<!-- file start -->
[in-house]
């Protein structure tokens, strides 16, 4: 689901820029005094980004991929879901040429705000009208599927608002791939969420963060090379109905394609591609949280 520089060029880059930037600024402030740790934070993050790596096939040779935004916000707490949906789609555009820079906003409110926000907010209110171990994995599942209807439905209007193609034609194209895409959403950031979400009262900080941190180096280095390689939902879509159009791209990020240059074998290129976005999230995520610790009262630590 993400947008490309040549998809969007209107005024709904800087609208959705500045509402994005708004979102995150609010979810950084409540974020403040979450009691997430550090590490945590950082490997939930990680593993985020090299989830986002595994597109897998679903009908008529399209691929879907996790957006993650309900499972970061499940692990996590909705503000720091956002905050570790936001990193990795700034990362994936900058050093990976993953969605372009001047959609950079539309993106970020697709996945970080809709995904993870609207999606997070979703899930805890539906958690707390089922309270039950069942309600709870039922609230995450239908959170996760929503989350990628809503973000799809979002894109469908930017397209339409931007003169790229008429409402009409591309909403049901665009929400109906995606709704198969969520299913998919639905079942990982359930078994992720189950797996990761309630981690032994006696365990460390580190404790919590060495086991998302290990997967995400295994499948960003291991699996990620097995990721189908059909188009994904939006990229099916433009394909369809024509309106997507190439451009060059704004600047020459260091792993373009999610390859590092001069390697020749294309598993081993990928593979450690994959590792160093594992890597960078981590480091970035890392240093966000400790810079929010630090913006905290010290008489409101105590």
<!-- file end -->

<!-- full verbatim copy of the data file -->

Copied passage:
[in-house]
């Protein structure tokens, strides 16, 4: 689901820029005094980004991929879901040429705000009208599927608002791939969420963060090379109905394609591609949280 520089060029880059930037600024402030740790934070993050790596096939040779935004916000707490949906789609555009820079906003409110926000907010209110171990994995599942209807439905209007193609034609194209895409959403950031979400009262900080941190180096280095390689939902879509159009791209990020240059074998290129976005999230995520610790009262630590 993400947008490309040549998809969007209107005024709904800087609208959705500045509402994005708004979102995150609010979810950084409540974020403040979450009691997430550090590490945590950082490997939930990680593993985020090299989830986002595994597109897998679903009908008529399209691929879907996790957006993650309900499972970061499940692990996590909705503000720091956002905050570790936001990193990795700034990362994936900058050093990976993953969605372009001047959609950079539309993106970020697709996945970080809709995904993870609207999606997070979703899930805890539906958690707390089922309270039950069942309600709870039922609230995450239908959170996760929503989350990628809503973000799809979002894109469908930017397209339409931007003169790229008429409402009409591309909403049901665009929400109906995606709704198969969520299913998919639905079942990982359930078994992720189950797996990761309630981690032994006696365990460390580190404790919590060495086991998302290990997967995400295994499948960003291991699996990620097995990721189908059909188009994904939006990229099916433009394909369809024509309106997507190439451009060059704004600047020459260091792993373009999610390859590092001069390697020749294309598993081993990928593979450690994959590792160093594992890597960078981590480091970035890392240093966000400790810079929010630090913006905290010290008489409101105590």